An outline of the process I follow:

First, I mostly use WOK to find articles. This platform has a really simple process to export references to Endnote. When I export a reference from WOK, I also save the article’s pdf file into a designated folder on my hard drive.

Once every few weeks, I tidy up my Endnote references and export them to Mendeley. To do this, I simply:

  1. Work from the group on the left of the Endnote screen called “Unfiled”.
  2. Open the first Endnote reference and also open the corresponding pdf file. Check the required Endnote fields have been populated correctly. Usually I find they are okay. The things I need to really watch out for is a) some article titles get imported as ALL CAPS, and b) unusual letters with accents and umlauts don’t import (eg András Börger would incorrectly be entered as Andras Borger).  You can look at the authors displayed on the pdf file to see if their names contain unusual letters. To help with correcting the letters, I also maintain a basic Word file with most of the unusual letters I encounter. This makes it easy to copy and paste the odd letter from Word to Endnote.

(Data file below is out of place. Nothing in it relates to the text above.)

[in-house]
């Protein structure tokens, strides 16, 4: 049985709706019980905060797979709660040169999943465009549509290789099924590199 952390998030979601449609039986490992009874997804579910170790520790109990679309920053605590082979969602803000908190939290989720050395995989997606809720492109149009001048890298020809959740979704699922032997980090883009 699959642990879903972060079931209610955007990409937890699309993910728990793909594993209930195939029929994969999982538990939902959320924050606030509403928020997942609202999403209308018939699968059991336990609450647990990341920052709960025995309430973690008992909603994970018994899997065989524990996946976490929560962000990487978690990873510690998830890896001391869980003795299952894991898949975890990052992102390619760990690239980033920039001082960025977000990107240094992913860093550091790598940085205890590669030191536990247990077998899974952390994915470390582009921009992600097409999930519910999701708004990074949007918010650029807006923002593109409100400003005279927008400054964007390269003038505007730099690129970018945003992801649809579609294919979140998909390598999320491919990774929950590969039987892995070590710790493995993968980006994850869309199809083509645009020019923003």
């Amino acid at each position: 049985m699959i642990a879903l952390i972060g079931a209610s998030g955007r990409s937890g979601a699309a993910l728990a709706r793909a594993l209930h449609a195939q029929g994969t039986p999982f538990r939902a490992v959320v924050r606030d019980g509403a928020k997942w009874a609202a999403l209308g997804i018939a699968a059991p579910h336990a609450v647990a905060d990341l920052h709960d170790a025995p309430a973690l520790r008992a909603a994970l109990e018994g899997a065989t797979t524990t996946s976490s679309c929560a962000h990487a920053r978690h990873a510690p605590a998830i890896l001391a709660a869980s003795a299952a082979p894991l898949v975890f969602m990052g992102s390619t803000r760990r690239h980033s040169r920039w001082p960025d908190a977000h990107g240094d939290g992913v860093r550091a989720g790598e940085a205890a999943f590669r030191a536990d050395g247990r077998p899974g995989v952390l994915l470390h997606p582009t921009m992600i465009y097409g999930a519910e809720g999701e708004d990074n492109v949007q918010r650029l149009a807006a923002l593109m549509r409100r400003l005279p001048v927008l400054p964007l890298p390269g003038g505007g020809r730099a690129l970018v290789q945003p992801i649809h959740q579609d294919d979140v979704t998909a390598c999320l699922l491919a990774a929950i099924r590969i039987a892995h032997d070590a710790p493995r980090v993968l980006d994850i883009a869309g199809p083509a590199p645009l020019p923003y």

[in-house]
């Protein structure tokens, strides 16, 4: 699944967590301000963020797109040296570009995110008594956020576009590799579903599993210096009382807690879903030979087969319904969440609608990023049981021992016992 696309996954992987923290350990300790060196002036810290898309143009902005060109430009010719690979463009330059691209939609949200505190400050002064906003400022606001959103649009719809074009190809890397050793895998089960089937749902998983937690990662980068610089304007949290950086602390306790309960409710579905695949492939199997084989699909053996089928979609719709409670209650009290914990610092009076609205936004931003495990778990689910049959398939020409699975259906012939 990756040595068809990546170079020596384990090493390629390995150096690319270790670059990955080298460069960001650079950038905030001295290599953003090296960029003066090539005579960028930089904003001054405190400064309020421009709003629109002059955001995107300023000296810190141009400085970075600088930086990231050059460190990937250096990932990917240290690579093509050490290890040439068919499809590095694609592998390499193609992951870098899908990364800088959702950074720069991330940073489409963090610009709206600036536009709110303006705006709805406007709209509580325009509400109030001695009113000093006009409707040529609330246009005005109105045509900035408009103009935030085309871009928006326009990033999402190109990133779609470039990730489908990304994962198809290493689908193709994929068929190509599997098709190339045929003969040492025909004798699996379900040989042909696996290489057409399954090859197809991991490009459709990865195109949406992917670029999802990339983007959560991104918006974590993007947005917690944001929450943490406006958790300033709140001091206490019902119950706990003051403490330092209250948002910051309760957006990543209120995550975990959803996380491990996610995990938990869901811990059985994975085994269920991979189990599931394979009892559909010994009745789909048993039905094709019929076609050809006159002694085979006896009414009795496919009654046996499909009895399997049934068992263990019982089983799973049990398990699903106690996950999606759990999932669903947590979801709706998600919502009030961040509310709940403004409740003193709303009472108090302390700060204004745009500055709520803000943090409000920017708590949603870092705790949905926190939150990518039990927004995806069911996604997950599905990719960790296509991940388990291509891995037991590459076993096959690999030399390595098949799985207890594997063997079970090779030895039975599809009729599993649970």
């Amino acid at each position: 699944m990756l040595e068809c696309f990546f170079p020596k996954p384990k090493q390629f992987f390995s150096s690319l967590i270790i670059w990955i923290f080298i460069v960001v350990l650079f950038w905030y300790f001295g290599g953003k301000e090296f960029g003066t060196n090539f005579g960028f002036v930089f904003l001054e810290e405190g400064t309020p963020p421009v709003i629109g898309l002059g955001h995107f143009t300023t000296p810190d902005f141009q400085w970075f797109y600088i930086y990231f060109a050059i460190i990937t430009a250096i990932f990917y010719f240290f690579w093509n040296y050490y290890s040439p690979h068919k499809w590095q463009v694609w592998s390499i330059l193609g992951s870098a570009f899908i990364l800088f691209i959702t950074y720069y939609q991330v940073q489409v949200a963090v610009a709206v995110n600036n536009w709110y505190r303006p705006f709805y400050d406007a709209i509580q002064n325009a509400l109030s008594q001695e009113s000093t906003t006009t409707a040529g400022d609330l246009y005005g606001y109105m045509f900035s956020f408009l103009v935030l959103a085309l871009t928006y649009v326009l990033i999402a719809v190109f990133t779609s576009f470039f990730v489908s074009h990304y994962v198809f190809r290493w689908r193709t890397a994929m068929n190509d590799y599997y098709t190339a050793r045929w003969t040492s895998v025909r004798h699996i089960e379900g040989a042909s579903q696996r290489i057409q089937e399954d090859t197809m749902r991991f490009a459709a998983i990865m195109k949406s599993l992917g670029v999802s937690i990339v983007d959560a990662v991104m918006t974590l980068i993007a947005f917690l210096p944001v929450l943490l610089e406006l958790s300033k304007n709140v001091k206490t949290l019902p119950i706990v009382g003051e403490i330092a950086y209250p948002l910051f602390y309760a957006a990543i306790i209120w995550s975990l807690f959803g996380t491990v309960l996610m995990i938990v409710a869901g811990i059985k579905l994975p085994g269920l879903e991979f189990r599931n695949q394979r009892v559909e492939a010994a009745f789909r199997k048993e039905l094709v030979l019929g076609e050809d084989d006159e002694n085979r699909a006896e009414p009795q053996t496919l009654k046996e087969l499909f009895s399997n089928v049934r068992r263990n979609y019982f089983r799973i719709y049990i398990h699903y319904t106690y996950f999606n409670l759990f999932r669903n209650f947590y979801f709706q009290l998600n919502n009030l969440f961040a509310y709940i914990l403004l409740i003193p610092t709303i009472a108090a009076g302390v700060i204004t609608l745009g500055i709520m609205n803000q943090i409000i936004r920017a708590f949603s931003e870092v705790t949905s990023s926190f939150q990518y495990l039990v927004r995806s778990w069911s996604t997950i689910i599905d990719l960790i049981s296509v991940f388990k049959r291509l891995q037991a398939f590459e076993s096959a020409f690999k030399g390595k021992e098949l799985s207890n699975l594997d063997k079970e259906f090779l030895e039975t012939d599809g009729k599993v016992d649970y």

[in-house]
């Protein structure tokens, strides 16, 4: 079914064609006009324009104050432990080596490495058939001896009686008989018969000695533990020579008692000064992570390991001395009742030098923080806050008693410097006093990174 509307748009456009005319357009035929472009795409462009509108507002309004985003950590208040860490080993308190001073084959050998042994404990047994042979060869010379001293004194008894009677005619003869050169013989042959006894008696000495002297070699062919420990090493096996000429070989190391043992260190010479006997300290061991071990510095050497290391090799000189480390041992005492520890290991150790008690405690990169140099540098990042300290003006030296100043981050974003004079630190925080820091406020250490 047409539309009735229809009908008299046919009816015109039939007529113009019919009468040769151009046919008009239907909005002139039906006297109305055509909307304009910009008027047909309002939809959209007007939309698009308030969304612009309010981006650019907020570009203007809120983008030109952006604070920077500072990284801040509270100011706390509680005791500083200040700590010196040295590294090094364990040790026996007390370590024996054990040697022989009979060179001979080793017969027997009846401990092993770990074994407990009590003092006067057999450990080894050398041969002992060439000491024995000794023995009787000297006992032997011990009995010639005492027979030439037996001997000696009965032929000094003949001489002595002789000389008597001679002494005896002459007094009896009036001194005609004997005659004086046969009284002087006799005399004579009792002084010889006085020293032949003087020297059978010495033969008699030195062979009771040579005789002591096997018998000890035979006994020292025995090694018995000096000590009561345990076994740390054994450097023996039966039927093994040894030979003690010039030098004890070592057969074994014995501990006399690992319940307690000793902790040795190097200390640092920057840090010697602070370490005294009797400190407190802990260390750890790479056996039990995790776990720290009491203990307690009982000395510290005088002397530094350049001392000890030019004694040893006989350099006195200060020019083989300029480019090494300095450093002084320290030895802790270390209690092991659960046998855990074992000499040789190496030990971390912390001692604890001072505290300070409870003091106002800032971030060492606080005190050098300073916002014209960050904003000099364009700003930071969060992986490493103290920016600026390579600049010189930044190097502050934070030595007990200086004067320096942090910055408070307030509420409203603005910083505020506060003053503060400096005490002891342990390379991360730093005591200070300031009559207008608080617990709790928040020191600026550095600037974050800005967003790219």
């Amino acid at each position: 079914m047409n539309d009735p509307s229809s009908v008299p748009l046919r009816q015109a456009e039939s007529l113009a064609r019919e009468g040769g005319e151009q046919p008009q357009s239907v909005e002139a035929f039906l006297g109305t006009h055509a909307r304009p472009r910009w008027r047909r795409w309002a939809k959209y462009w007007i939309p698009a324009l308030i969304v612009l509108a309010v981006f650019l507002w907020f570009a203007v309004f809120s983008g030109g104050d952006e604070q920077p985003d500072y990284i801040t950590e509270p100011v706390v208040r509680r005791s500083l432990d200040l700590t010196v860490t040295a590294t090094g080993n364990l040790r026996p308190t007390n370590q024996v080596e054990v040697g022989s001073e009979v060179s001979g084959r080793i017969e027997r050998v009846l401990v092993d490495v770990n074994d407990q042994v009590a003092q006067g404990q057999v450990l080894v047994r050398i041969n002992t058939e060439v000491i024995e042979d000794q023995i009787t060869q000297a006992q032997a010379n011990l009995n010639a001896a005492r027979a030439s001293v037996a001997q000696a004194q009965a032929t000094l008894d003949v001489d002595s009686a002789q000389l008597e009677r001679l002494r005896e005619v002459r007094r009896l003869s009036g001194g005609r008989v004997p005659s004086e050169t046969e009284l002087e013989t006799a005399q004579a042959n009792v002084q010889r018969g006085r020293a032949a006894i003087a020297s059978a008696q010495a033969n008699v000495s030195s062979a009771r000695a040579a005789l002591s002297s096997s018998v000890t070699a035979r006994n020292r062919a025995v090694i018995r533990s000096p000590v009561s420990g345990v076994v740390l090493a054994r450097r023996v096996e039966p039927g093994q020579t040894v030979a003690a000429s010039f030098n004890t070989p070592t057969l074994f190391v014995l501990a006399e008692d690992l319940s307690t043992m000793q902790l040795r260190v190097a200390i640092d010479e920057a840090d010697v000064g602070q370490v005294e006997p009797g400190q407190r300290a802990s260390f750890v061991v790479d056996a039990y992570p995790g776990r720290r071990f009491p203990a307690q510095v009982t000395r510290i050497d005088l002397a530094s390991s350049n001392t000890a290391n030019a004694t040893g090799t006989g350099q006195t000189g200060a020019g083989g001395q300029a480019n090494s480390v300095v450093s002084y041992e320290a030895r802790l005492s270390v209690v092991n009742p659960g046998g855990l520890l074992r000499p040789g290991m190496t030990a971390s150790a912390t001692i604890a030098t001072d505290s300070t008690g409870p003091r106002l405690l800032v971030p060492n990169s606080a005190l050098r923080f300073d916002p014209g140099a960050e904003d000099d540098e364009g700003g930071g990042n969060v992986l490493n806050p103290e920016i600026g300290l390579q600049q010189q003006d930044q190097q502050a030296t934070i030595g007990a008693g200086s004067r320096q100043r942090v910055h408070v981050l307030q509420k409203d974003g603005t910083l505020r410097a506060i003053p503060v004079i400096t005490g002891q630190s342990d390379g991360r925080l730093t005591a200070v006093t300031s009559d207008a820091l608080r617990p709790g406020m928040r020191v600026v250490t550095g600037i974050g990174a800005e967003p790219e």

3. The pdf file is then attached to the Endnote reference. I can then delete the pdf file from its location on my hard drive.
  4. Steps 1-3 are repeated for all the references in the Unfiled group.
  5. I then click File/Export to export all these updated references as an XML file.
  6. Open Mendeley and click File/Import/Endnote XML to import the references into the Mendeley database.
  7. All the imported files initially sit at the bottom of the list of references in Mendeley. It’s really easy to quickly run down each one and type either “Paper copy on file” or “Have not yet printed a copy” in the notes section for each reference. I tend to print out pdf’s for articles I definitely want to read (I find it a little easier on my eyes to read from a paper copy). Articles that look kind of relevant or that I might want to read down the track are just kept as electronic pdf’s. Having this note in Mendeley stops me from inadvertently printing out the same article multiple times.
  8. Finally, in Endnote, I move all the “Unfiled” references I just imported to a group I’ve called “Imported to Mendeley”. This keeps them separate from future unfiled references and I don’t end up importing references twice (although this isn’t much of an issue since Mendeley picks up on duplicated references).

I keep all the notes I take from reading the articles on Mendeley (if I haven’t yet done the Mendeley import at the time of reading the article, I can put the note in Endnote and it will transfer over at the time of the import).